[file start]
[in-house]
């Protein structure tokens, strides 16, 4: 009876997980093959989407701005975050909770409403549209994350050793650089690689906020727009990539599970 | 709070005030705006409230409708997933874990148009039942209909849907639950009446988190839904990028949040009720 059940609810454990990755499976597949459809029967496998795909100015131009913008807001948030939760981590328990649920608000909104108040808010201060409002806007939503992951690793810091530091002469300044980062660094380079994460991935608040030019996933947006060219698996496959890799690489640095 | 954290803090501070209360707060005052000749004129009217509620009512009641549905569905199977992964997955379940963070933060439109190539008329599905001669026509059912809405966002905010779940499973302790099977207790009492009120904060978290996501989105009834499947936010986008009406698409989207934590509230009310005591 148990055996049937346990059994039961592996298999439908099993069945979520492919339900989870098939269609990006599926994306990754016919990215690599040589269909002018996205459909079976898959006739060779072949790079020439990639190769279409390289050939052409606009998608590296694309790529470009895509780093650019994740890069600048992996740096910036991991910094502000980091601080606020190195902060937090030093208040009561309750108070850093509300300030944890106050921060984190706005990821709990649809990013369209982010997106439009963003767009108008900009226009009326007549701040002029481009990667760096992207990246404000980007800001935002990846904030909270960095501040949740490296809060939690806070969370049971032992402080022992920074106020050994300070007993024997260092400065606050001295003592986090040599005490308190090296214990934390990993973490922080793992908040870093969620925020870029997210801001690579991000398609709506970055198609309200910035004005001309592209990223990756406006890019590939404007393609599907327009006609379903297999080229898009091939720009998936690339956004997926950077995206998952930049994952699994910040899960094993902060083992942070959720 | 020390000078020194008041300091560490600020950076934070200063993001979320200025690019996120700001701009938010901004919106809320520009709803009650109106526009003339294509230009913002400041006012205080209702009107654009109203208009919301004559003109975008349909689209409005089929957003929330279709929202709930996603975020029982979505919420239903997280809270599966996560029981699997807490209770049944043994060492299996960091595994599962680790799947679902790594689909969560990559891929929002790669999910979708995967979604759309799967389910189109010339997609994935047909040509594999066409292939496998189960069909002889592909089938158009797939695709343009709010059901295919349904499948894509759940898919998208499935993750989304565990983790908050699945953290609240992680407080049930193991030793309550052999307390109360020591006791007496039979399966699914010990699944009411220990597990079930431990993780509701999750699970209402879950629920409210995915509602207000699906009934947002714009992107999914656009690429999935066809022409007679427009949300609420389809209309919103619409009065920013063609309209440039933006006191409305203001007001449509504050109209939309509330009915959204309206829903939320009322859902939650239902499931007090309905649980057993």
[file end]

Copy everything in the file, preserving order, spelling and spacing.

[in-house]
């Protein structure tokens, strides 16, 4: 009876997980093959989407701005975050909770409403549209994350050793650089690689906020727009990539599970 | 709070005030705006409230409708997933874990148009039942209909849907639950009446988190839904990028949040009720 059940609810454990990755499976597949459809029967496998795909100015131009913008807001948030939760981590328990649920608000909104108040808010201060409002806007939503992951690793810091530091002469300044980062660094380079994460991935608040030019996933947006060219698996496959890799690489640095 | 954290803090501070209360707060005052000749004129009217509620009512009641549905569905199977992964997955379940963070933060439109190539008329599905001669026509059912809405966002905010779940499973302790099977207790009492009120904060978290996501989105009834499947936010986008009406698409989207934590509230009310005591 148990055996049937346990059994039961592996298999439908099993069945979520492919339900989870098939269609990006599926994306990754016919990215690599040589269909002018996205459909079976898959006739060779072949790079020439990639190769279409390289050939052409606009998608590296694309790529470009895509780093650019994740890069600048992996740096910036991991910094502000980091601080606020190195902060937090030093208040009561309750108070850093509300300030944890106050921060984190706005990821709990649809990013369209982010997106439009963003767009108008900009226009009326007549701040002029481009990667760096992207990246404000980007800001935002990846904030909270960095501040949740490296809060939690806070969370049971032992402080022992920074106020050994300070007993024997260092400065606050001295003592986090040599005490308190090296214990934390990993973490922080793992908040870093969620925020870029997210801001690579991000398609709506970055198609309200910035004005001309592209990223990756406006890019590939404007393609599907327009006609379903297999080229898009091939720009998936690339956004997926950077995206998952930049994952699994910040899960094993902060083992942070959720 | 020390000078020194008041300091560490600020950076934070200063993001979320200025690019996120700001701009938010901004919106809320520009709803009650109106526009003339294509230009913002400041006012205080209702009107654009109203208009919301004559003109975008349909689209409005089929957003929330279709929202709930996603975020029982979505919420239903997280809270599966996560029981699997807490209770049944043994060492299996960091595994599962680790799947679902790594689909969560990559891929929002790669999910979708995967979604759309799967389910189109010339997609994935047909040509594999066409292939496998189960069909002889592909089938158009797939695709343009709010059901295919349904499948894509759940898919998208499935993750989304565990983790908050699945953290609240992680407080049930193991030793309550052999307390109360020591006791007496039979399966699914010990699944009411220990597990079930431990993780509701999750699970209402879950629920409210995915509602207000699906009934947002714009992107999914656009690429999935066809022409007679427009949300609420389809209309919103619409009065920013063609309209440039933006006191409305203001007001449509504050109209939309509330009915959204309206829903939320009322859902939650239902499931007090309905649980057993």